The Eccentricities of a Nightingale | Theater Critic's Choice | Chicago Reader

The Eccentricities of a Nightingale 

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Since forming in 1993, the Eclipse Theatre Company has become the sensible walking shoe of Chicago theater: smart, basic, and dependable. Dedicating each season to the works of a single playwright, the company members seem more interested in clear, straightforward renditions of their chosen texts than in attention-getting theatrical splash. Their stripped-down 1999 production of Tennessee Williams's The Eccentricities of a Nightingale typified their workmanlike style. The play is Williams's reworking of his 1947 classic Summer and Smoke, and it had its world premiere at the Goodman in 1967. It tells the story of Alma Winemiller, the skittish and sexually repressed daughter of a Mississippi Episcopal preacher, attempting to forge a romance with her next-door neighbor, the frustrated young doctor John Buchanan. Director Steve Scott brings a necessary lyrical sensibility to Williams's iconic fable, separating him from all the directors in town who treat Williams like a kitchen-sink realist. As with most of Eclipse's productions, you probably won't leave thrilled, but you will have seen a careful, clearheaded, well-acted production of a great play. Sometimes that's more memorable than all the splash in the world. Theater on the Lake, Fullerton and Lake Shore Dr., Chicago, 312-742-7994. Opens Wednesday, July 19, 8 PM. Through July 23: Thursday-Saturday, 8 PM; Sunday, 4 PM. $10. --Justin Hayford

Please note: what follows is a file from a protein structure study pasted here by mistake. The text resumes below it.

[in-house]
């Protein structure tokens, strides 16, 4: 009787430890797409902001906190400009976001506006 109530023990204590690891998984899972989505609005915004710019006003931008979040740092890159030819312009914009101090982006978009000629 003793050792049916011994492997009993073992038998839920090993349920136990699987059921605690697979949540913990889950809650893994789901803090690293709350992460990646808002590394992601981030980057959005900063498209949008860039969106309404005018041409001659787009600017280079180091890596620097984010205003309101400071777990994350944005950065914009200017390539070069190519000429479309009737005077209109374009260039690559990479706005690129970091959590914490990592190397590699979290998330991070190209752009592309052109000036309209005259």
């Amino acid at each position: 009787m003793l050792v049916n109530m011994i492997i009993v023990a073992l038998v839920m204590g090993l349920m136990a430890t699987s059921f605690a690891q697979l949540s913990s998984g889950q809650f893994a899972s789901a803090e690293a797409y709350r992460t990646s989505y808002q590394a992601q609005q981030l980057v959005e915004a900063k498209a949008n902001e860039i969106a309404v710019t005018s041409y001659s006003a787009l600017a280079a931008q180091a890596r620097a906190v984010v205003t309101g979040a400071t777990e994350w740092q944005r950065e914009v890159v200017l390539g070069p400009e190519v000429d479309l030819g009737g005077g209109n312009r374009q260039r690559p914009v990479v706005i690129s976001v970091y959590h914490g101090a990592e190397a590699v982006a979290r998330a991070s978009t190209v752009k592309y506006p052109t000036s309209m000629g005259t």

Art accompanying story in printed newspaper (not available in this archive): photo/Katie Vandehey.

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